Portal – Experience Maze Rooms’ Impossible

The Premise

Prominent inventor Leonardo da Vinci created a portal into the future. When he died, his work was lost to time. But now we are tasked with finishing his invention and taking the portal into the future, where we will complete the puzzles and return to our own time.

The Impossible Portal

Portal is advertised as being “impossible” on the Maze Rooms difficulty scale, so my friends and I were trepidatious going in. The first room, a Renaissance-inspired chamber for da Vinci and his inventions was dimly lit, making some of the puzzles difficult to see, but many were straightforward and definitely doable. Several puzzles were difficult only because they required jumps in logic that didn’t seem to make sense other than to make it harder for the participants. For example, a logic problem had to be solved in a certain order for it to work; even though we had done the puzzle correctly, the next event wasn’t triggered and we couldn’t move forward without our host stepping in to bypass it.

Once we recreated the titular portal, we were able to move forward into a futuristic room clearly inspired by the Valve Corporation video game. In this room, a station stood in each of the four corners and a massive Companion Cube in the middle of the room. Attempting to make up for lost time, we separated to tackle different puzzles simultaneously. However, the problematic design of the room gave no indication that the puzzles had to be solved in a specific order or progression was impossible. One of my friends spent a good chunk of time on a puzzle thinking he could finish it without help. When we finally got around to solving a different puzzle, it released something that would make his puzzle exponentially simpler and quicker.

The Puzzles

The puzzles of Portal themselves were pretty neat, especially with the two drastically different themes. It was just that the connections between the puzzles and the logistical leaps didn’t completely make sense. We understood the HOW of something but not the WHY. Also, on the positive side, there were no combination locks or lock-and-keys of any kind. The rooms were 100% tech-driven, which was a great surprise. But with a completely technological room, there’s bound to be mishaps, of which there were a handful during our game play. One device simply malfunctioned so we could not get the correct code; another required more force than we were accustomed to using in a “do not use force” room. The ending was also anticlimactic; when the door opened, we didn’t know if it was the result of something we did, or because our time was up (which it most certainly was).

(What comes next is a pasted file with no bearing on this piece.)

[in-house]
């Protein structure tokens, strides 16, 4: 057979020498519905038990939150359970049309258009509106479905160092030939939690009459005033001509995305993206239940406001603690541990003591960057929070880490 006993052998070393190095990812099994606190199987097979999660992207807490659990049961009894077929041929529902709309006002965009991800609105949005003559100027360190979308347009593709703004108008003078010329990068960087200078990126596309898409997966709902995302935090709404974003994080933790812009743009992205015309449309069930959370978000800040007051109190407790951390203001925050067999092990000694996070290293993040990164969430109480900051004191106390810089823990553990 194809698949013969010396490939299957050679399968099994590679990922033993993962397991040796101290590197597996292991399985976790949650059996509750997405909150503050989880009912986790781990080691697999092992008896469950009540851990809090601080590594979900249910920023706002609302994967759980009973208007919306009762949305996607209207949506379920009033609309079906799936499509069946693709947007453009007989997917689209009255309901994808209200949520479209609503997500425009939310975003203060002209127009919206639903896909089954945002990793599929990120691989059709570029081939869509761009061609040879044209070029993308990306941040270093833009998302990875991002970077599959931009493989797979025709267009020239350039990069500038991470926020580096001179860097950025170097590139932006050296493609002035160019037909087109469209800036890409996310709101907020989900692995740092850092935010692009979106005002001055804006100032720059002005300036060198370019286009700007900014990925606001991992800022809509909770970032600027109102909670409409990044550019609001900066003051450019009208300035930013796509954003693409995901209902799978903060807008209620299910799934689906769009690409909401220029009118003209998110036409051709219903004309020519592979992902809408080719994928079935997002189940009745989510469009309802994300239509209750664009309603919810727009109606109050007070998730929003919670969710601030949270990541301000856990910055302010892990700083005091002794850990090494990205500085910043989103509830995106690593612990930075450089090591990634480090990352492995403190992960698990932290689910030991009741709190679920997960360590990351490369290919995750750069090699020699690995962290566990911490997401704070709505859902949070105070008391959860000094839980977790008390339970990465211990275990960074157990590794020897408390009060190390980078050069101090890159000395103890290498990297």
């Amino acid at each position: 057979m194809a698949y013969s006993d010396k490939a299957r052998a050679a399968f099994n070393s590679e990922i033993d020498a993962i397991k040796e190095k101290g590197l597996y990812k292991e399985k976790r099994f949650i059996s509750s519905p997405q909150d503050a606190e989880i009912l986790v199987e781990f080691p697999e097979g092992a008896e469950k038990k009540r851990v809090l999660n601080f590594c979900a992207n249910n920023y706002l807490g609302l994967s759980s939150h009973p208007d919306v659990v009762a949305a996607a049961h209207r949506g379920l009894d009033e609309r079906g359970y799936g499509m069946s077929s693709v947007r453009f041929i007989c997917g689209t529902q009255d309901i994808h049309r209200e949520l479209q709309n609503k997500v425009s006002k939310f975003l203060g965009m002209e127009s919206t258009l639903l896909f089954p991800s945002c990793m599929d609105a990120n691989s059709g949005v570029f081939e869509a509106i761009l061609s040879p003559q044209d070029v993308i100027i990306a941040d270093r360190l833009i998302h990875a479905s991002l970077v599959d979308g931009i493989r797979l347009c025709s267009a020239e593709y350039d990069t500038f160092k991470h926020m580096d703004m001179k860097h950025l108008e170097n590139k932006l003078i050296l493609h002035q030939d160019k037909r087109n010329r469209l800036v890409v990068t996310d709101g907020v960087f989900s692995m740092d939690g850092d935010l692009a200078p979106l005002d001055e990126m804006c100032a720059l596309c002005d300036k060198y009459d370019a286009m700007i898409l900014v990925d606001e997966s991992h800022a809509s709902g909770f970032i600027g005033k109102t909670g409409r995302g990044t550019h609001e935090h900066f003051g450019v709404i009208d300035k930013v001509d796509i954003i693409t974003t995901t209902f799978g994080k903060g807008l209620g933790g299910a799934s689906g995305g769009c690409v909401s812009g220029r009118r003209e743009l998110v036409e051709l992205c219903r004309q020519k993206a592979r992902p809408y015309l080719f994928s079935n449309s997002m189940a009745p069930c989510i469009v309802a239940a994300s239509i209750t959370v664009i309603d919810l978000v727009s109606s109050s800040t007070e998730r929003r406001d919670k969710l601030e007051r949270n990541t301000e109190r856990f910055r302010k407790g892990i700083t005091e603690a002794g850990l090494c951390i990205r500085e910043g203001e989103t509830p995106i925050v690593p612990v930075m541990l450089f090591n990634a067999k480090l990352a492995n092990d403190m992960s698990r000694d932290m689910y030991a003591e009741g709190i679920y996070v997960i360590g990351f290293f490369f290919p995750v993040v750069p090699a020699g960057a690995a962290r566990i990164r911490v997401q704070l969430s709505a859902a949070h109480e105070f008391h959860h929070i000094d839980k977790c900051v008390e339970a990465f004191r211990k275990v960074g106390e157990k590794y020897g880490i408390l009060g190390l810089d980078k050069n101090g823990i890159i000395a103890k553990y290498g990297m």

The Role of Game Host

Often, when we talk about escape rooms, we review the theme and puzzles involved. Rarely do we talk about the game host, but they can be crucial to an experience. I have had some game hosts that went above and beyond in helping create immersion (Doctor Bob in The Virus; Hex Room) and I’ve had others that honestly ruined the experience (one host walked us through all the puzzles without us asking for hints). Unfortunately, our host at Portal was on the lackluster side. My friends and I were brought into the room before being told the story, so when our host was talking, we were distracted and already looking around for clues. Our host’s laissez-faire delivery was hindered further by her thick accent (which also made our hints difficult to understand). Without much enthusiasm, she left us to our room. When we were finished with the last puzzle, the door opened and our host greeted us with, “Why are you in the dark?” (At some point the lights got accidentally dimmed, which we didn’t realize.) Instead of a “Congratulations!” upon completing the room, we felt a little chastised for the lights situation. Typically, game hosts celebrate your finishing a room by taking a photo to commemorate the experience; ours didn’t offer. To her credit, our host gave us many more hints than the allotted three, allowed us extra time to finish the room, and went over all the puzzles we had questions about. But a host doing the bare minimum, without very much interest, is detrimental to a guest’s level of enjoyment.

The Overall

Portal was not indicative of other rooms I’ve done through Maze Rooms. I loved both the Jack the Ripper and Vampire rooms at various locations. I was also amazed by a different da Vinci-inspired room. In my opinion, Portal suffered the most from its design and the leaps in logic required to put two and two together to solve the puzzles; some seemed needlessly challenging.

Check out the “impossible” Portal or any of Maze Rooms’ other offerings here.

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